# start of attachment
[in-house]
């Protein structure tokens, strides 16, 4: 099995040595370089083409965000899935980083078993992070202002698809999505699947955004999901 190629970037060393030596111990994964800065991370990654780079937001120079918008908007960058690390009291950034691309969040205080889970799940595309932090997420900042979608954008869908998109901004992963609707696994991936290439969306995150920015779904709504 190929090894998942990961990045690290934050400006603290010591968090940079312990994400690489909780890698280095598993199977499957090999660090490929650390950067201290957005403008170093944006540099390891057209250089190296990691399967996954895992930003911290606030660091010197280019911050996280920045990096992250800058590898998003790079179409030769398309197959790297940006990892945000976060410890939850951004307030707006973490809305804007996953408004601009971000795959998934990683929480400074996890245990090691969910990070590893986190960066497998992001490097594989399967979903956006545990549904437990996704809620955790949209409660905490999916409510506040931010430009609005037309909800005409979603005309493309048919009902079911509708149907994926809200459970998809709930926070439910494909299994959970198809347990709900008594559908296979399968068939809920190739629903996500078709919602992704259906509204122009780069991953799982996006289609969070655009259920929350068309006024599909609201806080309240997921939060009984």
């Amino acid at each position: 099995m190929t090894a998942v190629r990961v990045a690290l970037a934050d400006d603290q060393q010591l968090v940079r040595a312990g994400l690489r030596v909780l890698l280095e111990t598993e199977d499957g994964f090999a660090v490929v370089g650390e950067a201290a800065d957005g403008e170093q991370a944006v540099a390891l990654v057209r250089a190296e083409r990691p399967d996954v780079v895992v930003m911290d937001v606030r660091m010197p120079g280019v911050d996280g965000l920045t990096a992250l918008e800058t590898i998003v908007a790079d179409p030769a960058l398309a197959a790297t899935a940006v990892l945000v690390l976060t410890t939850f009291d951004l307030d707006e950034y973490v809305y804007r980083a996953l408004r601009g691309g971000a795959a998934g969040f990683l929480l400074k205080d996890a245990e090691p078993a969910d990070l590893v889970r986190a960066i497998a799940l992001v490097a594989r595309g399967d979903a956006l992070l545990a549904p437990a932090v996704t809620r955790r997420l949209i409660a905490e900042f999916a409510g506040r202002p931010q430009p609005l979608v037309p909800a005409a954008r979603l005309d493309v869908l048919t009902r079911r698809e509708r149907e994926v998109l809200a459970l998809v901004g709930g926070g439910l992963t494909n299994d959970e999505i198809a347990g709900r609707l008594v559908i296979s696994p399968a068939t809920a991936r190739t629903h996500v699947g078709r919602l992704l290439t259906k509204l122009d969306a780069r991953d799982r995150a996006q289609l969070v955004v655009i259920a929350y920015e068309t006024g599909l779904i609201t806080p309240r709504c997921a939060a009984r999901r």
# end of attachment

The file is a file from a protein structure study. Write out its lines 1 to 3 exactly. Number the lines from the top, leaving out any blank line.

[in-house]
């Protein structure tokens, strides 16, 4: 099995040595370089083409965000899935980083078993992070202002698809999505699947955004999901 190629970037060393030596111990994964800065991370990654780079937001120079918008908007960058690390009291950034691309969040205080889970799940595309932090997420900042979608954008869908998109901004992963609707696994991936290439969306995150920015779904709504 190929090894998942990961990045690290934050400006603290010591968090940079312990994400690489909780890698280095598993199977499957090999660090490929650390950067201290957005403008170093944006540099390891057209250089190296990691399967996954895992930003911290606030660091010197280019911050996280920045990096992250800058590898998003790079179409030769398309197959790297940006990892945000976060410890939850951004307030707006973490809305804007996953408004601009971000795959998934990683929480400074996890245990090691969910990070590893986190960066497998992001490097594989399967979903956006545990549904437990996704809620955790949209409660905490999916409510506040931010430009609005037309909800005409979603005309493309048919009902079911509708149907994926809200459970998809709930926070439910494909299994959970198809347990709900008594559908296979399968068939809920190739629903996500078709919602992704259906509204122009780069991953799982996006289609969070655009259920929350068309006024599909609201806080309240997921939060009984």
């Amino acid at each position: 099995m190929t090894a998942v190629r990961v990045a690290l970037a934050d400006d603290q060393q010591l968090v940079r040595a312990g994400l690489r030596v909780l890698l280095e111990t598993e199977d499957g994964f090999a660090v490929v370089g650390e950067a201290a800065d957005g403008e170093q991370a944006v540099a390891l990654v057209r250089a190296e083409r990691p399967d996954v780079v895992v930003m911290d937001v606030r660091m010197p120079g280019v911050d996280g965000l920045t990096a992250l918008e800058t590898i998003v908007a790079d179409p030769a960058l398309a197959a790297t899935a940006v990892l945000v690390l976060t410890t939850f009291d951004l307030d707006e950034y973490v809305y804007r980083a996953l408004r601009g691309g971000a795959a998934g969040f990683l929480l400074k205080d996890a245990e090691p078993a969910d990070l590893v889970r986190a960066i497998a799940l992001v490097a594989r595309g399967d979903a956006l992070l545990a549904p437990a932090v996704t809620r955790r997420l949209i409660a905490e900042f999916a409510g506040r202002p931010q430009p609005l979608v037309p909800a005409a954008r979603l005309d493309v869908l048919t009902r079911r698809e509708r149907e994926v998109l809200a459970l998809v901004g709930g926070g439910l992963t494909n299994d959970e999505i198809a347990g709900r609707l008594v559908i296979s696994p399968a068939t809920a991936r190739t629903h996500v699947g078709r919602l992704l290439t259906k509204l122009d969306a780069r991953d799982r995150a996006q289609l969070v955004v655009i259920a929350y920015e068309t006024g599909l779904i609201t806080p309240r709504c997921a939060a009984r999901r």